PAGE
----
Al and Nelly agree: It’s gettin’ hot in here

Al Gore’s documentary shows the importance of finding the truth on global warming

by Don M. Burrows

A movie whose marquee says it “stars” Al Gore is bound to draw some scoffers from the opening credits.

But like him or not, Gore’s performance in the documentary “An Inconvenient Truth” is informative and entertaining. As long as you can get past the cynical idea that the film is Gore’s way of combating his robotic stereotypes through dramatic political theater, the film even manages moments of poignancy.

While most of the film is about global warming and the science to support it – those with chart and graph phobias should stay away – it’s also simply about Gore.

He ties his son’s near-death hit by a car to his awakening about the environment, and his sister’s death by lung cancer to his family’s decision to not grow tobacco.

And ultimately, Gore weds the truth about smoking to the skeptics on the environment. He points to 1950s cigarette ads that claim most doctors smoke, to show the dangers of when we allow pop culture to dictate our beliefs over science.

The film is, for the most part, a rendering of the slide show Gore has spent the past six years peddling across the world. It’s both surprisingly entertaining and disturbing at times, with computer animation simulating things like an underwater Florida, thanks to the melting of Arctic and Antarctic ice and a polar bear stranded in the ocean with no ice on which to rest.

The film makes it clear global warming is yet another issue in which skeptics have suggested a worldwide conspiracy rather than accept peer-reviewed science, and Gore hammers this home. He lives up to his reputation as a debater, deconstructing many of the worn arguments against global warming with science, sources and proof.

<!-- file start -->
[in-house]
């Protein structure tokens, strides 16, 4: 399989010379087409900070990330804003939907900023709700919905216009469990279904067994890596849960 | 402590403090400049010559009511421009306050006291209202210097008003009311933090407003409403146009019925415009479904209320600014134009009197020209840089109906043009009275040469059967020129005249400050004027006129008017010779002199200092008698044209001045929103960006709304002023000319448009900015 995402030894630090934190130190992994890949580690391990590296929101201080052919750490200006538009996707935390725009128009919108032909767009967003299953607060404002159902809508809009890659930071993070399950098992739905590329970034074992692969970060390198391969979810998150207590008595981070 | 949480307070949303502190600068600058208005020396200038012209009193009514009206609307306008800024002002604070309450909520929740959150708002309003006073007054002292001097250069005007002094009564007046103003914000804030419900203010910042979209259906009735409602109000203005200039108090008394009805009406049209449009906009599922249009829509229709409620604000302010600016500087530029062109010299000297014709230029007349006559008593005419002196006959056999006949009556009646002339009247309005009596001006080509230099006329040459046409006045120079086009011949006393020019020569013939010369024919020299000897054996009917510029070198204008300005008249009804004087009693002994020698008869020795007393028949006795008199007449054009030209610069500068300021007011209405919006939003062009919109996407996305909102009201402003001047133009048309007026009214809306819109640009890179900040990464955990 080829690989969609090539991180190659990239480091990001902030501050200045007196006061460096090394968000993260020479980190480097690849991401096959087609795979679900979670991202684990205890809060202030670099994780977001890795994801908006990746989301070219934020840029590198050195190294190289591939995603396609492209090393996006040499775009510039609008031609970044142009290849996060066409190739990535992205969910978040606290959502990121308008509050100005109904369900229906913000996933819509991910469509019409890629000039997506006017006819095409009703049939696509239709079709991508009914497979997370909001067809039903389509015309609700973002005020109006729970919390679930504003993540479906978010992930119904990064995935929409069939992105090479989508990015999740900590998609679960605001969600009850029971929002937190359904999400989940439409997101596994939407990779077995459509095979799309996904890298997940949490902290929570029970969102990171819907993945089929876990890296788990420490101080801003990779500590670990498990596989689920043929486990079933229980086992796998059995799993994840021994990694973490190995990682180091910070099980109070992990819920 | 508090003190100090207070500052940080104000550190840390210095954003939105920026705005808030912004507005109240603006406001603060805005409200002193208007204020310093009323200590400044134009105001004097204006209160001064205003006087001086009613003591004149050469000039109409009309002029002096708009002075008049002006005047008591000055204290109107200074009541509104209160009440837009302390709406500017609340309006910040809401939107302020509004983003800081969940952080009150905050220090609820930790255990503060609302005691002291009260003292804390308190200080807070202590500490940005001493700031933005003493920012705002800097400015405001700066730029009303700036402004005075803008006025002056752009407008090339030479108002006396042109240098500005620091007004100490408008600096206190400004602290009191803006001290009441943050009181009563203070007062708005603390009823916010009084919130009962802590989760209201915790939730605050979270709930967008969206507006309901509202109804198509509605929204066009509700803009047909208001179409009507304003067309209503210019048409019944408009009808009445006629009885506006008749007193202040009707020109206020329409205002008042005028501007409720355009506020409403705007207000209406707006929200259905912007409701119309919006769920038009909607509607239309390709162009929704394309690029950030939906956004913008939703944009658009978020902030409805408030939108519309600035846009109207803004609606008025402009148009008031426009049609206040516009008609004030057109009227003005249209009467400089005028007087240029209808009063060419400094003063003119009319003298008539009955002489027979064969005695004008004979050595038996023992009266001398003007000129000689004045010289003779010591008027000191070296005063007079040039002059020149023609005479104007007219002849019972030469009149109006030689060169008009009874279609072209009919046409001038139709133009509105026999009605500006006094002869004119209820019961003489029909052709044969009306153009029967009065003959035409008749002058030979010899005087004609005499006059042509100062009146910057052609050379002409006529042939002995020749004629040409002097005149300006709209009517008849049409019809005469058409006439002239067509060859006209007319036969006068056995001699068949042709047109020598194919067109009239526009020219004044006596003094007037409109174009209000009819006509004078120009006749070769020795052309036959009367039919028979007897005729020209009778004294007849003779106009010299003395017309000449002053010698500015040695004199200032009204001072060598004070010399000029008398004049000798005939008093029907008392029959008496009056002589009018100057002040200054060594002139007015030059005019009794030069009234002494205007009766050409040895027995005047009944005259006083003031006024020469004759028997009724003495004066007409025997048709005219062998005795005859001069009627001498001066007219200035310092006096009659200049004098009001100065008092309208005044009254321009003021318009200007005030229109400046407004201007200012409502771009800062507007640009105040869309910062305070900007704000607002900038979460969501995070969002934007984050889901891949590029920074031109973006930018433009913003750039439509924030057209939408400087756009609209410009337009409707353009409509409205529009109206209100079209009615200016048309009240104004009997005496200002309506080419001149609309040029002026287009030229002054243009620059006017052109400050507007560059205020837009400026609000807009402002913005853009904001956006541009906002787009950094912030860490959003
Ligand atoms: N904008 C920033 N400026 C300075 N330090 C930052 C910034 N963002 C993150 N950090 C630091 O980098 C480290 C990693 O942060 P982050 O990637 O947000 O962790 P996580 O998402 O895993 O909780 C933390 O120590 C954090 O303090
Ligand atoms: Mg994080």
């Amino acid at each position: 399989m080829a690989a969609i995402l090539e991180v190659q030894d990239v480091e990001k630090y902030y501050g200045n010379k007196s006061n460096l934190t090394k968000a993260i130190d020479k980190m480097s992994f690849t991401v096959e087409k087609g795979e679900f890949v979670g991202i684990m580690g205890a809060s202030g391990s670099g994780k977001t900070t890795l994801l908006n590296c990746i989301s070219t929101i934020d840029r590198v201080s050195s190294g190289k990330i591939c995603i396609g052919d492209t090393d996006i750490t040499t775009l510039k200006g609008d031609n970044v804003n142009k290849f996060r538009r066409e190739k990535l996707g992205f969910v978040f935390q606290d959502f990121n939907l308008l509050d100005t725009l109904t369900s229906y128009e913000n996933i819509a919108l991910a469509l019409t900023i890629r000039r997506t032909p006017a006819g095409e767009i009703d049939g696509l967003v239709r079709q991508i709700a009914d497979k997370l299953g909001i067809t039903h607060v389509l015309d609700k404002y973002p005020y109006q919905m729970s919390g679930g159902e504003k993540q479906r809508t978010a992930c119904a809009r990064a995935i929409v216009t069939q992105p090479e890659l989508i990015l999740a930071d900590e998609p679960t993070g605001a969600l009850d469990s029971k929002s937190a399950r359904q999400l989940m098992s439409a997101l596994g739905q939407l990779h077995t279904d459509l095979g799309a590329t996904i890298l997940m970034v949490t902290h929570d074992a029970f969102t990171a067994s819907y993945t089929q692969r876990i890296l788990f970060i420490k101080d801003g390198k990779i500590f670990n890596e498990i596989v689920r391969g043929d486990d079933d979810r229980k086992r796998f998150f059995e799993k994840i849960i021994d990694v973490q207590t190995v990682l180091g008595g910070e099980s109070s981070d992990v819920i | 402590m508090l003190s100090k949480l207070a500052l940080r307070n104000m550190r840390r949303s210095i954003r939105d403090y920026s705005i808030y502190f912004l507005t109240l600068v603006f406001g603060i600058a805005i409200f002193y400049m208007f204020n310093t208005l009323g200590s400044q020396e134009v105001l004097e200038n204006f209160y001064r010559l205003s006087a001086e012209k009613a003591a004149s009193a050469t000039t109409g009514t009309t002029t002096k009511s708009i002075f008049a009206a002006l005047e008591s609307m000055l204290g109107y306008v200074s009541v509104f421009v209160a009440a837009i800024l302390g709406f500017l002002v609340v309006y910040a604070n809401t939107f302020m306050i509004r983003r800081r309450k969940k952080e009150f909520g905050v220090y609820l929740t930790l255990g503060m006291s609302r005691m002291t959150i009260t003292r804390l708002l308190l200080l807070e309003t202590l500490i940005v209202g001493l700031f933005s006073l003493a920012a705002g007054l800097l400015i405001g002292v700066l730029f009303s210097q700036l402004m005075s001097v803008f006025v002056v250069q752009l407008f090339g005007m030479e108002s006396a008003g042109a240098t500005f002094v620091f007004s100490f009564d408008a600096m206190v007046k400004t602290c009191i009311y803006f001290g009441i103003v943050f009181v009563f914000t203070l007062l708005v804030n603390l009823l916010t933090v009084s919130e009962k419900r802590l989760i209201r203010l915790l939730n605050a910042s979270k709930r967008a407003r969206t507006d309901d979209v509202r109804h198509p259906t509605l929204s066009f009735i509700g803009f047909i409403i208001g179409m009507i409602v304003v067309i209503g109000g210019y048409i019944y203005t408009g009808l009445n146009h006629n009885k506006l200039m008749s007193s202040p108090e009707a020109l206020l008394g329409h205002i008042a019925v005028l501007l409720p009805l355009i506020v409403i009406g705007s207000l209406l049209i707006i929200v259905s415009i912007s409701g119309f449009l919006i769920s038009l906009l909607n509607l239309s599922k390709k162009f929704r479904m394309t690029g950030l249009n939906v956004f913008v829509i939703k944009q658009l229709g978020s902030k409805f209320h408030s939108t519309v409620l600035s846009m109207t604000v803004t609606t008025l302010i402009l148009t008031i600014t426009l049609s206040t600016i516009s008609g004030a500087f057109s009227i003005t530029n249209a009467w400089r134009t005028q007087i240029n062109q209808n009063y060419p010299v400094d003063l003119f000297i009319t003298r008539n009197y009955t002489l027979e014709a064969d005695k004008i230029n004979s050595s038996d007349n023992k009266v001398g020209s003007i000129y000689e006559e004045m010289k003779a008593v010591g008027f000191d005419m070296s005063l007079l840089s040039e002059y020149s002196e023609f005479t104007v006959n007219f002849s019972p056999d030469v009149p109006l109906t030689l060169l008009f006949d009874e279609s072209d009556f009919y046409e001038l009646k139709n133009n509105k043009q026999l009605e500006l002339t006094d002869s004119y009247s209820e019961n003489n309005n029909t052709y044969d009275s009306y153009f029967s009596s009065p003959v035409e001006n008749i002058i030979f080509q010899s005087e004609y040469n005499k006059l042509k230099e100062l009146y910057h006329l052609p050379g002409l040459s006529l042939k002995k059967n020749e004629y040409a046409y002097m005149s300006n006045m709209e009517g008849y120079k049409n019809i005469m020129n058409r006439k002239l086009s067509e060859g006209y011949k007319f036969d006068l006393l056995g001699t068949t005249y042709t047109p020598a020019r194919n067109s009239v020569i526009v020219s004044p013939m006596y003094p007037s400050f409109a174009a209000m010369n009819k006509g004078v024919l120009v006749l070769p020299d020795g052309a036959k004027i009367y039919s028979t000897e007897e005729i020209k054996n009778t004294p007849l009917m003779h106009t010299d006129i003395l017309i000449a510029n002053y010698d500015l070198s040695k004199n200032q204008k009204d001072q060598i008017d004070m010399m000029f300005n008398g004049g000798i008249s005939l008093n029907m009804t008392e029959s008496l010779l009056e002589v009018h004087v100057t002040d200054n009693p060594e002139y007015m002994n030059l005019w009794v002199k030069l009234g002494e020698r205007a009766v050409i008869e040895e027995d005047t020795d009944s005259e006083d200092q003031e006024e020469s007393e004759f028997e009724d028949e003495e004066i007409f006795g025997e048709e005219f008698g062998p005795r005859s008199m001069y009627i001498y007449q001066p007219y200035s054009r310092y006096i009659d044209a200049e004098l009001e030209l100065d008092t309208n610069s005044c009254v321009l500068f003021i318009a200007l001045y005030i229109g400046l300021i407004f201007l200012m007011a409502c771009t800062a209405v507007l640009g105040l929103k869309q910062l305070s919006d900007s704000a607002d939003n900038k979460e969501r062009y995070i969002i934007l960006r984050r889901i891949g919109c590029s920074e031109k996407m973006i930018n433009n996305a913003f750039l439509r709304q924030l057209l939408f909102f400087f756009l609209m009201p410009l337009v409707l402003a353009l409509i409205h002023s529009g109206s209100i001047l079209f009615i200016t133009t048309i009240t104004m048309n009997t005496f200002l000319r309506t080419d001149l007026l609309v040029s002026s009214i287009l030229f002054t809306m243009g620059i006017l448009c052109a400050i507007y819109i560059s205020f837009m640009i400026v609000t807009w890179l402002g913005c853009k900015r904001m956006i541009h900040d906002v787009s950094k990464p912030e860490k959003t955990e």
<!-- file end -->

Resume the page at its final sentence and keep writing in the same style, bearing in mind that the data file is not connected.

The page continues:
Still, ideologues will remain unconvinced, and that’s why “An Inconvenient Truth” might prove less effective at bringing skeptics around than it will be at calling to action those who accept the science on global warming and want to see policy changes reflecting that science. The end credits feature a series of encouragements to change behaviors, political leaders and policies while Melissa Etheridge belts out a song written for the movie.

But again, this movie is also about Gore: his campaigns since the 1970s in Congress to pass environmental laws, his role in the Clinton administration in the 1990s and his near-successful run for president in 2000.

“An Inconvenient Truth,” whatever the legitimate social consciousness it strives to raise, might also prove to be a very convenient campaign tool should Gore decide to run for president again in 2008.

So is the film just a 100-minute campaign ad?


But it’s a damn good one.